“This is just scratching the surface of this subject. Employers working closely with good legal counsel can protect the company and employees and help instill a culture where toxic environments and abuse are not the norm,” Kavanaugh adds.

We also offer the Indiana Guide to Preventing Workplace Harassmentnow in its fourth edition. Written by a team of experts from Indiana-based law firm Ogletree Deakins, the guide is a simple and comprehensive manual covering topics employers need to know to identify, deal with and prevent workplace harassment and discrimination.

Adding Up the 2010 Gaming Numbers

Indiana’s riverboats experienced slight admissions (0.4%) and revenue (1.27%) declines in 2010, according to a recently release report from RubinBrown, a St. Louis-based accounting and business consulting firm that specializes in the hospitality and gaming industry.

The company’s 52-page (the Indiana specifics are on Pages 22-25) Gaming Stats report takes an in-depth look at commerical casinos in five states — Missouri, Colorado, Illinois, Indiana and Iowa. It also examines tribal gaming in five states.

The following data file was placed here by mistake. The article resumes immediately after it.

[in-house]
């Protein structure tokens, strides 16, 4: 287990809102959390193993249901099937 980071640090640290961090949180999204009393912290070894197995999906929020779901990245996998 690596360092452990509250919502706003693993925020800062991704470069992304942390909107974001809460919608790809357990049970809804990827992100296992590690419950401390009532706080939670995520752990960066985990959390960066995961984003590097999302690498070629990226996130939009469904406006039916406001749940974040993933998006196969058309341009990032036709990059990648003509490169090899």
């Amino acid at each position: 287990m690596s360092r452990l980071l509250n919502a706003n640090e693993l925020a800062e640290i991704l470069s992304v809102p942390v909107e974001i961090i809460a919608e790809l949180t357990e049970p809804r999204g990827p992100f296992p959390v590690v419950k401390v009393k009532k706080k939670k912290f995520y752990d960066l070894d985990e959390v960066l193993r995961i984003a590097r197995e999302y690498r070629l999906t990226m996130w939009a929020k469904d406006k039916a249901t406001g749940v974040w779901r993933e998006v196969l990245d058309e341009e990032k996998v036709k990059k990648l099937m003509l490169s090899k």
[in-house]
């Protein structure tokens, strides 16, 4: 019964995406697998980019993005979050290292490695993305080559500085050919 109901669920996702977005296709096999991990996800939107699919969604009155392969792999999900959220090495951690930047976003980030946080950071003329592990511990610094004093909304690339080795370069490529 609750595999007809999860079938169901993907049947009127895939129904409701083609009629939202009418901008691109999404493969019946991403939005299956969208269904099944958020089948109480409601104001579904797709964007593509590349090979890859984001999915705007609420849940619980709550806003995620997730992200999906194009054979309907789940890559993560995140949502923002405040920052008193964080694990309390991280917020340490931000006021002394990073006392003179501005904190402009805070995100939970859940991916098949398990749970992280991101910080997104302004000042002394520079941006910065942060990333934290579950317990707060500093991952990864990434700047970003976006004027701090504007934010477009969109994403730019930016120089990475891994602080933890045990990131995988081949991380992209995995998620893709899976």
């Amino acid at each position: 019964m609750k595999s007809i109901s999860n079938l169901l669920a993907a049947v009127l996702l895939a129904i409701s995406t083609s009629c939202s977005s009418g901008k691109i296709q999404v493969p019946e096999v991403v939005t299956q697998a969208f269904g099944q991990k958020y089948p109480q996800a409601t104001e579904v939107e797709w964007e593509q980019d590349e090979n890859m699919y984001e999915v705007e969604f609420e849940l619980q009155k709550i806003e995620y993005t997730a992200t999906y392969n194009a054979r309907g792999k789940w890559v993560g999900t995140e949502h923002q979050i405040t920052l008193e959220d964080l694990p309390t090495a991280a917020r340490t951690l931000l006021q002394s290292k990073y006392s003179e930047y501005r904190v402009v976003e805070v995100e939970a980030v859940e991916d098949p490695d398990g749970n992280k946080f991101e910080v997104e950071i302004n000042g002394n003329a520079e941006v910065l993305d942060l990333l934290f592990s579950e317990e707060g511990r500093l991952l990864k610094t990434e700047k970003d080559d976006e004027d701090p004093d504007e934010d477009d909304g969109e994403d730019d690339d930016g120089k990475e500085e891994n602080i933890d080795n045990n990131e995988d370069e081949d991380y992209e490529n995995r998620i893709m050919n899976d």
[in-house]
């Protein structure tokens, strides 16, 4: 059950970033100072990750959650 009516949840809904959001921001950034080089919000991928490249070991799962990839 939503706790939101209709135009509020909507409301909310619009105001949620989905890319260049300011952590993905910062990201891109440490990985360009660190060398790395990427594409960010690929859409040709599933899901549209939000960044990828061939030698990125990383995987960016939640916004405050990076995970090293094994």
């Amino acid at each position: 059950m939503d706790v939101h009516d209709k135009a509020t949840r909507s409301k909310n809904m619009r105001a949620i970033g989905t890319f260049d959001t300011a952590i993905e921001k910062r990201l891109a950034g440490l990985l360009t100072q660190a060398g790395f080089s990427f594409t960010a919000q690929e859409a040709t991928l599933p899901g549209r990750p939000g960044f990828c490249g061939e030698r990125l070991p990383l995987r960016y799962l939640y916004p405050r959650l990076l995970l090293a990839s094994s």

A few of the highlights:

  • In Indiana, Horseshoe in Hammond accounts for more than 23% of both admissions and statewide revenue. Next in both categories is Hollywood in Lawrenceburg — with 14% of admissions and 18% of revenues.
  • Missouri continues to lead in casino revenue growth, bringing in over $1.7 billion in revenue and more than $450 million in commercial gaming tax revenue in 2010.
  • Colorado, the only other state to see an increase in adjusted gross revenue, experienced an increase of $25 million during 2010 and generated more than $107 million in commercial gaming tax revenue. The passage of Amendment 50 by Colorado voters in 2009, which allowed the maximum bet at casinos to be raised from $5 to $100 and permitted properties to remain open 24 hours a day, can be attributed as one of the main causes for Colorado’s revenue increase in 2010.
  • Although AGR and admissions declined in 2010, 1.59 and 3.59 percent respectively, Iowa-based casinos saw patrons spending more per trip on average from the previous year.
  • Illinois, again, experienced the most marked drop in revenues among Midwestern states, with a statewide decrease of 4 percent for commercial gaming revenues. Also significant, Illinois riverboat gaming fell to its lowest levels in a decade and horse racing and lotteries remained flat. However, these revenues, according to Adams, may stabilize in late 2011 due to the opening of the Rivers Casino near Chicago’s O’Hare airport. The new facility is expected to generate $150 million in annual tax revenue and create over 1,000 permanent jobs in the Chicago area.
     

Ohio Casinos Will Diminish Indiana Winnings